Well, no. This isn't quite what it would look like, but I'm sure you get the idea.
"Cybernetic Monkey" is recent nickname given to an ongoing project that was started in August, 2003. The project involves the design and construction of a robot as a test bed for artificial intelligence experimentation. Despite the name, the robot doesn't resemble a monkey except for the head. As the project develops, the robot will become an autonomous agent, achieve mobility with several degrees of freedom, and react to its environment with myriad sensors.
The purpose of this project is manifold:
First and foremost: feeding the creative process. Like any artistic endeavor, it's fueled by expression, and meant to be a provocative and captivating experience.
Further research into robot-human interactions. The more depth of understanding that a computer can achieve about the world around it, particularly a world with humans in it, the more meaningful the communication between computers and humans can be achieved. In a sense, a richer means of communication between humans and computers could finally allow computers to do what we "mean", not just "exactly what we say".
Further research into natural language. The verbal languages that we humans speak are varied, rich and intricate, but they're all built upon a more primal foundation of natural language. Elements of natural language are recognizable in many other species. These elements range from the simple (i.e.; joint attention, posture, facial expression, vocal tone), to the more complex (i.e.; directed attention, vocal articulation, symbolic gesture).
Drinking beer and building robots is fun. Of course, the beer aspect is beyond the scope of this project.
The overall goal for this project is to create an autonomous agent which can explore its environment and participate in limited interaction with people and pets. Russel & Norvig (1995) refer to an autonomous agent is any self-contained system (hardware and/or software) which operates under independent control, interacting and adapting to its environment (p. 35). Michael Woodridge (1999) defines agents as:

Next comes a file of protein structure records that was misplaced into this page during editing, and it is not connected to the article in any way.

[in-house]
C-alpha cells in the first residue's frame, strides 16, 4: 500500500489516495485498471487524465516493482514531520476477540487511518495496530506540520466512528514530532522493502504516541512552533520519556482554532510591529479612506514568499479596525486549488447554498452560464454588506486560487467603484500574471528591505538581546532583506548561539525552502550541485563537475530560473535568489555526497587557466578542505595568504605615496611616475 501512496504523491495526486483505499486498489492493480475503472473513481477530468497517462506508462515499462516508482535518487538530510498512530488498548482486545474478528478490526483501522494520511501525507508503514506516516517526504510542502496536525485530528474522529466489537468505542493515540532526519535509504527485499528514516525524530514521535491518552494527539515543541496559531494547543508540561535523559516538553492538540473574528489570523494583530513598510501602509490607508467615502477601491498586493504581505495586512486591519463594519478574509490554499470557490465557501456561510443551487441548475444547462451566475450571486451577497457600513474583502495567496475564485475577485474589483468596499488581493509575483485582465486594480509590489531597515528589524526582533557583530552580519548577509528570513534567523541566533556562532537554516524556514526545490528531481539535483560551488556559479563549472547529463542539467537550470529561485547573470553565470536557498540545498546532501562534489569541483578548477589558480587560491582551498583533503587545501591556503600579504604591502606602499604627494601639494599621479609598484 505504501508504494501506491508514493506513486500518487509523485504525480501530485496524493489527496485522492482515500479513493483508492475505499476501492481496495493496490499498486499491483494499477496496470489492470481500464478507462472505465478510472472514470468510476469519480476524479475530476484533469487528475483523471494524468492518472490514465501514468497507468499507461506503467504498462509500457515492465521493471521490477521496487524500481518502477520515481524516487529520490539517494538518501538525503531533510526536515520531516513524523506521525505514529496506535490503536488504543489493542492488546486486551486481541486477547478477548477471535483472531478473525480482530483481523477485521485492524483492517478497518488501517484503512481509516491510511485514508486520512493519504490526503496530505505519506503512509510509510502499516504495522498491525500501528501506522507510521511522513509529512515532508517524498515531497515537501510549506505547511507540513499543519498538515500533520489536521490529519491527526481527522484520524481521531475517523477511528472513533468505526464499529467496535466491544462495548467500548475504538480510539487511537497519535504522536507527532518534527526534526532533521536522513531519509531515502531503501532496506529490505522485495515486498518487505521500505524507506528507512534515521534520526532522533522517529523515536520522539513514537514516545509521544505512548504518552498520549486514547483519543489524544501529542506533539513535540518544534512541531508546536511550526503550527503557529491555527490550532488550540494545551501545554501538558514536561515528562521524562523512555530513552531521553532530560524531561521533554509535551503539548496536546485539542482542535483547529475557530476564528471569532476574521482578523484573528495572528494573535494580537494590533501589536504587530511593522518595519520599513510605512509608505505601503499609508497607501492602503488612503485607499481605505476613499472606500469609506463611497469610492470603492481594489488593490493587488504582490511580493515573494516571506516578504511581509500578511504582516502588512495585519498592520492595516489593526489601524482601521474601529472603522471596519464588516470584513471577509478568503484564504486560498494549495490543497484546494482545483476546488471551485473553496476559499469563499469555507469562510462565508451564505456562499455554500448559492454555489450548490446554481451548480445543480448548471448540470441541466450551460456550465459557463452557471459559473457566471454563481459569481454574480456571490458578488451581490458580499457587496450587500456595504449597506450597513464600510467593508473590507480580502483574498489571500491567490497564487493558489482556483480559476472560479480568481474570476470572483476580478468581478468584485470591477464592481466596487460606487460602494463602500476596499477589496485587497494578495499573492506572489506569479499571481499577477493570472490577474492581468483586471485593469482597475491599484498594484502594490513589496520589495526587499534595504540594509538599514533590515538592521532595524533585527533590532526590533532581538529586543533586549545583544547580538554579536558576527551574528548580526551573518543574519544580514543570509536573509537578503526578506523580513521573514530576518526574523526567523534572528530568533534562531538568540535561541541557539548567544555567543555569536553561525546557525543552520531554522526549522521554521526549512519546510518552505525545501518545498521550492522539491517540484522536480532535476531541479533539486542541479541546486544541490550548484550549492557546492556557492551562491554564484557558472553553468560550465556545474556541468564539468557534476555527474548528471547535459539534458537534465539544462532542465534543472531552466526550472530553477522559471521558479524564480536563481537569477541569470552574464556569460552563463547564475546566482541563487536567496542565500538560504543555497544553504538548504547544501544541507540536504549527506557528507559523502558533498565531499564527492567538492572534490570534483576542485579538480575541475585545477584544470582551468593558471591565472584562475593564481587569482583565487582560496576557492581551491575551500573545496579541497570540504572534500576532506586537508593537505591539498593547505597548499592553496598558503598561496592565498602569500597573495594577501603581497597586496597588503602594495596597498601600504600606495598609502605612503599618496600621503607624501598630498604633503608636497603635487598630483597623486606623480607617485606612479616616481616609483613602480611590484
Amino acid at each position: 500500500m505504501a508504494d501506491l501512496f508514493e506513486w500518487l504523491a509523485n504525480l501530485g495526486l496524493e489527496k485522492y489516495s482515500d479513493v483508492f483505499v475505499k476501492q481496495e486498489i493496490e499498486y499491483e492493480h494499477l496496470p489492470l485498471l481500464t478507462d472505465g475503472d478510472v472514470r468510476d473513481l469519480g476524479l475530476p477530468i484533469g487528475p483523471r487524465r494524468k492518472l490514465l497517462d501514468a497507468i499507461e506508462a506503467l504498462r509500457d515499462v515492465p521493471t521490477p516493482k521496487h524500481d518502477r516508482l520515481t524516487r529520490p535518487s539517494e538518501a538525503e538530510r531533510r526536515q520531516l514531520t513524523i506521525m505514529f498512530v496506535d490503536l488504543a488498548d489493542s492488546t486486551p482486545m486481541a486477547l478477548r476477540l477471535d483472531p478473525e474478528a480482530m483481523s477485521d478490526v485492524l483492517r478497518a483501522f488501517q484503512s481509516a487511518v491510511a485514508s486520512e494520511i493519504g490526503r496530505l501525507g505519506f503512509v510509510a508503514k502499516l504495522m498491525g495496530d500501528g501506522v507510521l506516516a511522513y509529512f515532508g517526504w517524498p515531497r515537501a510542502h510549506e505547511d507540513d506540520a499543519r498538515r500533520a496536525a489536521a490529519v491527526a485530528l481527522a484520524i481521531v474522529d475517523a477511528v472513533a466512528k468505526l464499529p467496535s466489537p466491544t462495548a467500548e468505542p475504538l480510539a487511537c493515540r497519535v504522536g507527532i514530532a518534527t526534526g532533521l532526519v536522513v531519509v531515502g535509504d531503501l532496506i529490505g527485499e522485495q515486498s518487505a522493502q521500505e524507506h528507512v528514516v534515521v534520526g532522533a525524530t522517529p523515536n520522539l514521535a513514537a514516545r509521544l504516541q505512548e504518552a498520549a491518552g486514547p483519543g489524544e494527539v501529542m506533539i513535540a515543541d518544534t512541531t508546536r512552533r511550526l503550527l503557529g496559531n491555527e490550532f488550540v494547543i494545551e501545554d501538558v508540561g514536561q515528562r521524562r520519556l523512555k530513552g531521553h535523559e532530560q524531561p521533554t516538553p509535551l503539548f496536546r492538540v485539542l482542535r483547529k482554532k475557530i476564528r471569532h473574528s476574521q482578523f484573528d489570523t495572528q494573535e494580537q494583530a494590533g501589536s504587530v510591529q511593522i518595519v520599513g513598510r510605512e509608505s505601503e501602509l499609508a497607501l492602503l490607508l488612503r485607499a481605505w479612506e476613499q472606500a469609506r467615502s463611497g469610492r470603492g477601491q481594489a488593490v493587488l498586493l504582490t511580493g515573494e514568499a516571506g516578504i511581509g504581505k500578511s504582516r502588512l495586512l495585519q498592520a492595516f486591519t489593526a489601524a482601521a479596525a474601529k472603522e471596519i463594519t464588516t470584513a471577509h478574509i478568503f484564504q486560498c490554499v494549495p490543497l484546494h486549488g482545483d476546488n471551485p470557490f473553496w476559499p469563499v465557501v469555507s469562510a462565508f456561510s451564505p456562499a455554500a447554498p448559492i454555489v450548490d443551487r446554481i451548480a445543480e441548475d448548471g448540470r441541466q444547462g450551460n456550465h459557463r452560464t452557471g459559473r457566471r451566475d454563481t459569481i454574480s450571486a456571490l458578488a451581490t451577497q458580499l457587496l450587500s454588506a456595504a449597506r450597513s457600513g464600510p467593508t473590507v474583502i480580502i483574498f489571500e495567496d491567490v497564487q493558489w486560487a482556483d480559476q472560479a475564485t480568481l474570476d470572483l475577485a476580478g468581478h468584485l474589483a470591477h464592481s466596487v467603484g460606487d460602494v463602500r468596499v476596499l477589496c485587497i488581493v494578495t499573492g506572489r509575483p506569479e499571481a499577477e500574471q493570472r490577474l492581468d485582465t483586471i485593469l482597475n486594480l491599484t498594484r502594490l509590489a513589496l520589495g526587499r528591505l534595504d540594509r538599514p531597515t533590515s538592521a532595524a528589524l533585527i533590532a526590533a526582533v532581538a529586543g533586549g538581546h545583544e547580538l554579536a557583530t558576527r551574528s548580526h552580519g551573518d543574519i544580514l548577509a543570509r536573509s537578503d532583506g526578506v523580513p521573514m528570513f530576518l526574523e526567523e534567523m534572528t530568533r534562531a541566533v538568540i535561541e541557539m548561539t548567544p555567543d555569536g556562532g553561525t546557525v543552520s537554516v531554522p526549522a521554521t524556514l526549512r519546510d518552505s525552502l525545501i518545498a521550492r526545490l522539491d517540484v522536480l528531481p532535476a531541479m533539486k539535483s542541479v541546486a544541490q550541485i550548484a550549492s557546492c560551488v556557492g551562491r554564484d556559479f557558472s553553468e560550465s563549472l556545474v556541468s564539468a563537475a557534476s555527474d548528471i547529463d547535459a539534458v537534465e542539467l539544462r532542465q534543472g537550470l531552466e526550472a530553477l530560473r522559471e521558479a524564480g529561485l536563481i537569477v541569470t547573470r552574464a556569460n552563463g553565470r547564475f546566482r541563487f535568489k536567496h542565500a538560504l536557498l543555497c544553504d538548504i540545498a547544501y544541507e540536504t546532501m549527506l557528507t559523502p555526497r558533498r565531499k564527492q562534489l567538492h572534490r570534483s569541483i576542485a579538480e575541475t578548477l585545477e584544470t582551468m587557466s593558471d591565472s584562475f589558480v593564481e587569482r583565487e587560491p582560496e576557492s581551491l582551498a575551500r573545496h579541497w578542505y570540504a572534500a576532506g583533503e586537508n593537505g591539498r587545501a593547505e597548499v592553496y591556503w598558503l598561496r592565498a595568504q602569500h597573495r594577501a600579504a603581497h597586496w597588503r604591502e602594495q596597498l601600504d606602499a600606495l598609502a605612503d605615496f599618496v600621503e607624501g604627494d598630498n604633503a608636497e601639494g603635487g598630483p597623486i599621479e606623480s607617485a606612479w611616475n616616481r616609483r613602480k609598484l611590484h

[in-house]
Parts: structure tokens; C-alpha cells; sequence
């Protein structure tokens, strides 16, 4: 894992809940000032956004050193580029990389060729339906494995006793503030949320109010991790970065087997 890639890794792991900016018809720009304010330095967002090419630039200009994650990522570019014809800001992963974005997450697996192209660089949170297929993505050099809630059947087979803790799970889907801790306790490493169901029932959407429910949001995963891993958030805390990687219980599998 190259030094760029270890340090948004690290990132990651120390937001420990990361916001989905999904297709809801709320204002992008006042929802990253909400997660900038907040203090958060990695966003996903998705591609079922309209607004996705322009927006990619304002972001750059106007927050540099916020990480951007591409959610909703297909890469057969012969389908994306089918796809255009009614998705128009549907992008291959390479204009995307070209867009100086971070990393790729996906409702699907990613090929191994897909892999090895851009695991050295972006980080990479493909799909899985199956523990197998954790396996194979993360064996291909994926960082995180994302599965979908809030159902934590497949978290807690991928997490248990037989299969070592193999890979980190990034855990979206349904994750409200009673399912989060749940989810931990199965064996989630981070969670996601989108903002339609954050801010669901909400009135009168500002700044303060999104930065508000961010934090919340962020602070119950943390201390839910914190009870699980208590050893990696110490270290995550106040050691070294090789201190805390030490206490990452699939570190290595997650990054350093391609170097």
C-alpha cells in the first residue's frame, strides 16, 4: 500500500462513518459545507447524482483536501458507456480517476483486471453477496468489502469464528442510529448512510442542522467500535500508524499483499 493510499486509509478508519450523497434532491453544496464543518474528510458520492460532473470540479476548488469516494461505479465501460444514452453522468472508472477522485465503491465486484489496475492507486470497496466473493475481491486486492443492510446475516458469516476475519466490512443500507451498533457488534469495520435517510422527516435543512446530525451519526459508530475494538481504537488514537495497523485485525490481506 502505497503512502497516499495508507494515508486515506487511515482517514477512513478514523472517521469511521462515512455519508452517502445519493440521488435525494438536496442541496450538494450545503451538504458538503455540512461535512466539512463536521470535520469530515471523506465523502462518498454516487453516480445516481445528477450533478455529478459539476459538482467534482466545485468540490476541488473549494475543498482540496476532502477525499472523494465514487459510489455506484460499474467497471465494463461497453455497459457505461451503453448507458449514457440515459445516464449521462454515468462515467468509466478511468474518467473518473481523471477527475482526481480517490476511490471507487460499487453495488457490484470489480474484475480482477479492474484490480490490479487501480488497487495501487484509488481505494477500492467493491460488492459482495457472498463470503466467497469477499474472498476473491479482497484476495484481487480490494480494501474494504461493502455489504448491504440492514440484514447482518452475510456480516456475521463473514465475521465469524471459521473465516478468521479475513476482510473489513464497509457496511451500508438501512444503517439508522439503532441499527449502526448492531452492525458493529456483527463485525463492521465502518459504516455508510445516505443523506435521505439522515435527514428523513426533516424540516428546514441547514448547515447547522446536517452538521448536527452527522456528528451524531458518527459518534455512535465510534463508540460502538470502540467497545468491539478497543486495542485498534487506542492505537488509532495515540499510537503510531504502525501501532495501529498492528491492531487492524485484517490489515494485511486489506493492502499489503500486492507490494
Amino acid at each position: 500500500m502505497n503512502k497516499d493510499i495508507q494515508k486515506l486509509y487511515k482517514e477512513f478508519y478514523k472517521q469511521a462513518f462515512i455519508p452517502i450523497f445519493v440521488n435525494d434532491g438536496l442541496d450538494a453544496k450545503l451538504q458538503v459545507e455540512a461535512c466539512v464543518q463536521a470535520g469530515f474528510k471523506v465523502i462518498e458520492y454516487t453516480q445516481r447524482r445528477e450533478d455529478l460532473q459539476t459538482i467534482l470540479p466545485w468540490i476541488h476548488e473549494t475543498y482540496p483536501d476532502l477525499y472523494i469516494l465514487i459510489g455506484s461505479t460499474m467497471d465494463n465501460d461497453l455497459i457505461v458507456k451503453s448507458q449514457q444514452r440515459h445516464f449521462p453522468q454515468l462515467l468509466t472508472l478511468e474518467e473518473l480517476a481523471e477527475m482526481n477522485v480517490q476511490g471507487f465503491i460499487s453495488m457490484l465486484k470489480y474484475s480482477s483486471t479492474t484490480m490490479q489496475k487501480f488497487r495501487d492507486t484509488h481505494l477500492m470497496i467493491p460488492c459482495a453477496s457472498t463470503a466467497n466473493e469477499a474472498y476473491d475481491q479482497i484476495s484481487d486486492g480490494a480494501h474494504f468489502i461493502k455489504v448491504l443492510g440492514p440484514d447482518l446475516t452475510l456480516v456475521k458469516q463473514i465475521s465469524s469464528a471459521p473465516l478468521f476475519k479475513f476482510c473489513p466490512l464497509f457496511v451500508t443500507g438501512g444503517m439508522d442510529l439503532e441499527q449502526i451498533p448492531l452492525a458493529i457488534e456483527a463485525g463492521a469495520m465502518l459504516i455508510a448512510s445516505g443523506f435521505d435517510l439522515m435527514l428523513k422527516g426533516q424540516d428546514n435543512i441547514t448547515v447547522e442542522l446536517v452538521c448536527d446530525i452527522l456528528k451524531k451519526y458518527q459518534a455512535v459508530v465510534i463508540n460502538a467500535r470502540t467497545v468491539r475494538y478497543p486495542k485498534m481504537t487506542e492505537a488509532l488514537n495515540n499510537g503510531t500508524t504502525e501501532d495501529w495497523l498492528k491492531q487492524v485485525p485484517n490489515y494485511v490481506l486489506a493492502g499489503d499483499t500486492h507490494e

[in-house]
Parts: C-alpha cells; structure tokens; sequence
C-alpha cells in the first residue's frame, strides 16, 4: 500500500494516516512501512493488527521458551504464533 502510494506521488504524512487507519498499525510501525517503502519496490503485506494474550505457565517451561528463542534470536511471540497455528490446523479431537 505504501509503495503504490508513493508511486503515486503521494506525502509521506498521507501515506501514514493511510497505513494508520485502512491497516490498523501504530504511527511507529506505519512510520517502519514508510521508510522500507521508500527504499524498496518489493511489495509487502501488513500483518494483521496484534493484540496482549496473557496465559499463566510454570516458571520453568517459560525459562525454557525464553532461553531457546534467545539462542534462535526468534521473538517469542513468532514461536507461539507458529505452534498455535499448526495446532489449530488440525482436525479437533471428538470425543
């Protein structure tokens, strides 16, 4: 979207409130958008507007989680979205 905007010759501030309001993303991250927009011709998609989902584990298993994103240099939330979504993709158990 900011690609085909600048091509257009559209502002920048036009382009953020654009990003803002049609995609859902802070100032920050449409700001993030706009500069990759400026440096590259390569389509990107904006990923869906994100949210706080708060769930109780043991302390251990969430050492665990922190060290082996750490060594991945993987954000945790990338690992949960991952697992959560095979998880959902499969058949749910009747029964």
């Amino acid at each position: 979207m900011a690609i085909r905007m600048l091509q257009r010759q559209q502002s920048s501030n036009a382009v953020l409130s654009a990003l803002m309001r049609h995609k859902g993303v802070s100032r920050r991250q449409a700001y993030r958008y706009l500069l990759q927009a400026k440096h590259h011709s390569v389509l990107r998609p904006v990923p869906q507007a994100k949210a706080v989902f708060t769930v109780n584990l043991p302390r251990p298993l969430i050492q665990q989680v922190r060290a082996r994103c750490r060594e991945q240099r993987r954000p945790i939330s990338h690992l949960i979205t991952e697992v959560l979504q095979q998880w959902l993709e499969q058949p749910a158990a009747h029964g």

"...systems that can decide for themselves what they need to do in order to satisfy their design objectives. Such computer systems are known as agents. Agents that must operate robustly in rapidly changing, unpredictable, or open environments, where there is a significant possibility that actions can fail are known as intelligent agents, or sometimes autonomous agents. (Wooldridge, p. 27)"
Another reason for this project is to explore the dynamics of simulated emotions and drives. This aspect of design in artificial intelligence is fascinating because it gives an agent more life-like behaviors, and could potentially lead to more socially intelligent robotic agents.
I was inspired by the Kismet project of Dr. Cynthia Breazeal and others at the MIT Artificial Intelligence Lab. Their goal was to develop a robot that could communicate with people in terms of natural language (i.e.; facial expressions and body posturing). To facilitate this behavior, Kismet's operating system includes attention and emotion simulators.
Kismet's attention simulator is based on a fantastically intricate sensory system. The engineers designed a video processing system that can detect human eyes, and even follow the gaze of the eyes (e.g.; to focus on the same target) to simulate joint attention. Also detected are whole faces and brightly colored toys. The robot's audio processing system is designed to detect the tone of voice coming from nearby human subjects. The attention simulator is designed to continually oscillate between interest and fatigue, where Kismet's camera-eyes or microphone-ears will focus on typical attention-grabbing targets such as shiny objects or sharp sounds.
Kismet's emotion simulator continually oscillates between affect extremes, seeking equilibrium, as people interact with it. For example, once Kismet has its fill of playing, it withdraws, then once it's had its fill of quiet, it seeks play again. As these emotion and social factors perpetuate, the robot's animatronic facial features display the corresponding emotional expressions. Further, as Kismet's social interaction with humans alternates between seeking and withdrawal, the corresponding postures and behaviors are displayed.
The large team of designers and engineers at MIT who created Kismet are far and above my ability (and paycheck), however the general designs of the attention and emotion simulators are very inspiring.
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Mori, Masahiro. (1970). "The Uncanny Valley." Karl F. MacDorman and Takashi Minato (trans.). Energy, 7(4), pp. 33-35.
Russell, S. J. & Norvig, P. (1995). Artificial Intelligence: A Modern Approach. New Jersey: Prentice Hall. pp. 31-49.
Wooldridge, M. (1999). "Intelligent Agents" in Multiagent Systems: A Modern Approach to Distributed Modern Approach to Artificial Intelligence. Gerhard Weiss (ed.). Massachusetts: MIT Press. p. 27.